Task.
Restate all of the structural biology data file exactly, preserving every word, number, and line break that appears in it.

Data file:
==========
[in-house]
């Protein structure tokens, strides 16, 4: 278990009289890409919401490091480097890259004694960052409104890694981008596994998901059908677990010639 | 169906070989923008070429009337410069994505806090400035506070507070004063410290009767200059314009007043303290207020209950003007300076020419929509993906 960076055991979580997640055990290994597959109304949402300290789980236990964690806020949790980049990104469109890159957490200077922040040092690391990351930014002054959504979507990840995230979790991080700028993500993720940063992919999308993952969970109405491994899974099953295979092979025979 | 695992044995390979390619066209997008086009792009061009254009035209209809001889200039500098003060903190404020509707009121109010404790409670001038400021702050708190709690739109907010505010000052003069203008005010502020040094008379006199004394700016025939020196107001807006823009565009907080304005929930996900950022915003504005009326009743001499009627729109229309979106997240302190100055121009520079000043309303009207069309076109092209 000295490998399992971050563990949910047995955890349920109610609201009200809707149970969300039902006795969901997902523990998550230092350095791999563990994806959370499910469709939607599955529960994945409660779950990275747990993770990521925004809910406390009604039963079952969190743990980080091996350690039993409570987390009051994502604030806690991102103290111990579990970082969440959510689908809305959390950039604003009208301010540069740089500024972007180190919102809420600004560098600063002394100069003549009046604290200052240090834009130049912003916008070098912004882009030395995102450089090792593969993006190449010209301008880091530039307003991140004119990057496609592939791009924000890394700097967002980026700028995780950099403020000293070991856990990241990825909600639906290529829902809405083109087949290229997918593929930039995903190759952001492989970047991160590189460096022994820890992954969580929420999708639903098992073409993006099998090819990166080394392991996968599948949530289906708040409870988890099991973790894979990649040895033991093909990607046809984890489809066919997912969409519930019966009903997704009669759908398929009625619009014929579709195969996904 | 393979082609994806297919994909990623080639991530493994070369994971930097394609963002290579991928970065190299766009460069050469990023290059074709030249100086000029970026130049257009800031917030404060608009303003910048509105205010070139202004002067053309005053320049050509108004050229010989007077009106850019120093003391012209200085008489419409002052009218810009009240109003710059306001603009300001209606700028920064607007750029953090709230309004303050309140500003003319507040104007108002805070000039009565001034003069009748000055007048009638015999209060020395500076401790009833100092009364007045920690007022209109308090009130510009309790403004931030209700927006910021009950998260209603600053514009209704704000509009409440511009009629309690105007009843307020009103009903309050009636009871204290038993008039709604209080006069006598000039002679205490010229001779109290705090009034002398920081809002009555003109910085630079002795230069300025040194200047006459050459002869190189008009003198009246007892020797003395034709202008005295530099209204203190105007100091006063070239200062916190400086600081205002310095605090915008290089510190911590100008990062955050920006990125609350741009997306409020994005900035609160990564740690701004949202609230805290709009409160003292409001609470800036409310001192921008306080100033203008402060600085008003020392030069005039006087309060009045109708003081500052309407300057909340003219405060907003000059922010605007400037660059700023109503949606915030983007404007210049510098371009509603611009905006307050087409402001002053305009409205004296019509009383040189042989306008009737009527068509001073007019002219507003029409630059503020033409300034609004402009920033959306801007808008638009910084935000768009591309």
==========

[in-house]
């Protein structure tokens, strides 16, 4: 278990009289890409919401490091480097890259004694960052409104890694981008596994998901059908677990010639 | 169906070989923008070429009337410069994505806090400035506070507070004063410290009767200059314009007043303290207020209950003007300076020419929509993906 960076055991979580997640055990290994597959109304949402300290789980236990964690806020949790980049990104469109890159957490200077922040040092690391990351930014002054959504979507990840995230979790991080700028993500993720940063992919999308993952969970109405491994899974099953295979092979025979 | 695992044995390979390619066209997008086009792009061009254009035209209809001889200039500098003060903190404020509707009121109010404790409670001038400021702050708190709690739109907010505010000052003069203008005010502020040094008379006199004394700016025939020196107001807006823009565009907080304005929930996900950022915003504005009326009743001499009627729109229309979106997240302190100055121009520079000043309303009207069309076109092209 000295490998399992971050563990949910047995955890349920109610609201009200809707149970969300039902006795969901997902523990998550230092350095791999563990994806959370499910469709939607599955529960994945409660779950990275747990993770990521925004809910406390009604039963079952969190743990980080091996350690039993409570987390009051994502604030806690991102103290111990579990970082969440959510689908809305959390950039604003009208301010540069740089500024972007180190919102809420600004560098600063002394100069003549009046604290200052240090834009130049912003916008070098912004882009030395995102450089090792593969993006190449010209301008880091530039307003991140004119990057496609592939791009924000890394700097967002980026700028995780950099403020000293070991856990990241990825909600639906290529829902809405083109087949290229997918593929930039995903190759952001492989970047991160590189460096022994820890992954969580929420999708639903098992073409993006099998090819990166080394392991996968599948949530289906708040409870988890099991973790894979990649040895033991093909990607046809984890489809066919997912969409519930019966009903997704009669759908398929009625619009014929579709195969996904 | 393979082609994806297919994909990623080639991530493994070369994971930097394609963002290579991928970065190299766009460069050469990023290059074709030249100086000029970026130049257009800031917030404060608009303003910048509105205010070139202004002067053309005053320049050509108004050229010989007077009106850019120093003391012209200085008489419409002052009218810009009240109003710059306001603009300001209606700028920064607007750029953090709230309004303050309140500003003319507040104007108002805070000039009565001034003069009748000055007048009638015999209060020395500076401790009833100092009364007045920690007022209109308090009130510009309790403004931030209700927006910021009950998260209603600053514009209704704000509009409440511009009629309690105007009843307020009103009903309050009636009871204290038993008039709604209080006069006598000039002679205490010229001779109290705090009034002398920081809002009555003109910085630079002795230069300025040194200047006459050459002869190189008009003198009246007892020797003395034709202008005295530099209204203190105007100091006063070239200062916190400086600081205002310095605090915008290089510190911590100008990062955050920006990125609350741009997306409020994005900035609160990564740690701004949202609230805290709009409160003292409001609470800036409310001192921008306080100033203008402060600085008003020392030069005039006087309060009045109708003081500052309407300057909340003219405060907003000059922010605007400037660059700023109503949606915030983007404007210049510098371009509603611009905006307050087409402001002053305009409205004296019509009383040189042989306008009737009527068509001073007019002219507003029409630059503020033409300034609004402009920033959306801007808008638009910084935000768009591309």